Womam in red
2015 | oil on canvas board |10 x 8 inches
By Tati Vice©
The other day, I was on the phone with my sister and we were talking about how the world has become a boring politically correct place and of how ignorance can be really irritating and how we are so impatient about the massification of things. I thought about Frida Kahlo. Until then, I had not seen the 2002 movie with Selma Hayek, maybe because of resistance or because Frida’s work had never provoked my curiosity. Seeing her self-portraits everywhere and the fridge magnets might have helped and I had conformed myself to that place ‘haven’t seen it, and I don’t like it’.
Two days ago, without even knowing that it was the anniversary of her death, I decided to put an end to it and at least, watch the movie. I remember that one of things that irritated me was the language, for as fas as I knew it, the actors could all speak spanish, the movie is set in Mexico and the historical background is deeply important, but go figure director’s choices.
After finishing with it , I searched for a documentary on Youtube and found a very interesting one, which put the other pieces of the puzzle together. I could see how she painted, always in pain, and the stir that her work caused across the seas. Braque, Duchamp and other surrealists at the time went to visit her in Mexico. She used to say though, that she was no surrealist as she didn’t paint her dreams, but her reality, something which, for the french then fascinated by the early Freud theories, was difficult to grasp. That’s where cultures make all the difference.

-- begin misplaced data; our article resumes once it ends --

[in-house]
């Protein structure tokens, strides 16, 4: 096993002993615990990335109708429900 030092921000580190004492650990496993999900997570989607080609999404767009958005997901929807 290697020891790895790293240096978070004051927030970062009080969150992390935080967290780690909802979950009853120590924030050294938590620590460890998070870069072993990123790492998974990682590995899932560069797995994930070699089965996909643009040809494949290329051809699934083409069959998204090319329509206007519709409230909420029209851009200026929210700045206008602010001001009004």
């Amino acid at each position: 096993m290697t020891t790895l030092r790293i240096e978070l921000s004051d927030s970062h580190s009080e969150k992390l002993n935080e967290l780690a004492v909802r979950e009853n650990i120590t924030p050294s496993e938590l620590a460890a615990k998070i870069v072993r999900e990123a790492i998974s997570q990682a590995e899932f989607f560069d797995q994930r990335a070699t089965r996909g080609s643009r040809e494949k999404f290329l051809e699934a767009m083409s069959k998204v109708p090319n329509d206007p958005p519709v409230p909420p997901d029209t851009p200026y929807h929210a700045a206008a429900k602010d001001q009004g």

In a certain way, I understood why I don’t like her work; on the other hand, why I do like it. And there is where I go full circle, knowing that the masssification of things take away their value, contaminate the eyes. What I really like about it is the process, her honesty in vomiting her guts with no intention of making statements, raising banners or provoking scandals: she painted her inner world and said that she did it for herself.
I’m still not sure if wether or not I like her paintings, but what difference does it make? None. All I can say is that I’ve been revising some concepts and re-thinking other things and because of that, I know her work is good. And that is enough. Liking it or not, is a different issue.